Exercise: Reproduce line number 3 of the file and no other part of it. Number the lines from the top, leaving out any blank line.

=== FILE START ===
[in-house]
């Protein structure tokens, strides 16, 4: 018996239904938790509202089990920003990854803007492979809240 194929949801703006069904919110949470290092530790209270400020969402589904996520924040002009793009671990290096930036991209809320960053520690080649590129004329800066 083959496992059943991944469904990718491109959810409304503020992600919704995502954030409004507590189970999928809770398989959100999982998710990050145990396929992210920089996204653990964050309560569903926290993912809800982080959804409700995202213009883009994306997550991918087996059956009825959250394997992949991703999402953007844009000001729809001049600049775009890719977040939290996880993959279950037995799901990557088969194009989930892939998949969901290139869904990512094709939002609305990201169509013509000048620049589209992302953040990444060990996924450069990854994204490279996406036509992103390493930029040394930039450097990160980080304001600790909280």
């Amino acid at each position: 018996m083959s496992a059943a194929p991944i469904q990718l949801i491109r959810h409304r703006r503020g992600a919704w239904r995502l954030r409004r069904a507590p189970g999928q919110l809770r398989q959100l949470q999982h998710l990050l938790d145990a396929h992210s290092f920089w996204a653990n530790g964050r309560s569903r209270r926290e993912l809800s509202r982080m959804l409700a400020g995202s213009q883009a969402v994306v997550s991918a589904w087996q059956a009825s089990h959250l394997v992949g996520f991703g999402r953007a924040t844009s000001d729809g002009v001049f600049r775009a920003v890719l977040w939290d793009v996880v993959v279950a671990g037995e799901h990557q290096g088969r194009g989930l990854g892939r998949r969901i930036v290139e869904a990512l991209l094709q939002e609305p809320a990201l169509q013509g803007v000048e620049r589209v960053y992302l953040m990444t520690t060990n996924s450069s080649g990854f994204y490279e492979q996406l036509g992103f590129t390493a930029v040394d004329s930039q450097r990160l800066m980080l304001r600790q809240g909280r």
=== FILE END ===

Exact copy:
């Amino acid at each position: 018996m083959s496992a059943a194929p991944i469904q990718l949801i491109r959810h409304r703006r503020g992600a919704w239904r995502l954030r409004r069904a507590p189970g999928q919110l809770r398989q959100l949470q999982h998710l990050l938790d145990a396929h992210s290092f920089w996204a653990n530790g964050r309560s569903r209270r926290e993912l809800s509202r982080m959804l409700a400020g995202s213009q883009a969402v994306v997550s991918a589904w087996q059956a009825s089990h959250l394997v992949g996520f991703g999402r953007a924040t844009s000001d729809g002009v001049f600049r775009a920003v890719l977040w939290d793009v996880v993959v279950a671990g037995e799901h990557q290096g088969r194009g989930l990854g892939r998949r969901i930036v290139e869904a990512l991209l094709q939002e609305p809320a990201l169509q013509g803007v000048e620049r589209v960053y992302l953040m990444t520690t060990n996924s450069s080649g990854f994204y490279e492979q996406l036509g992103f590129t390493a930029v040394d004329s930039q450097r990160l800066m980080l304001r600790q809240g909280r």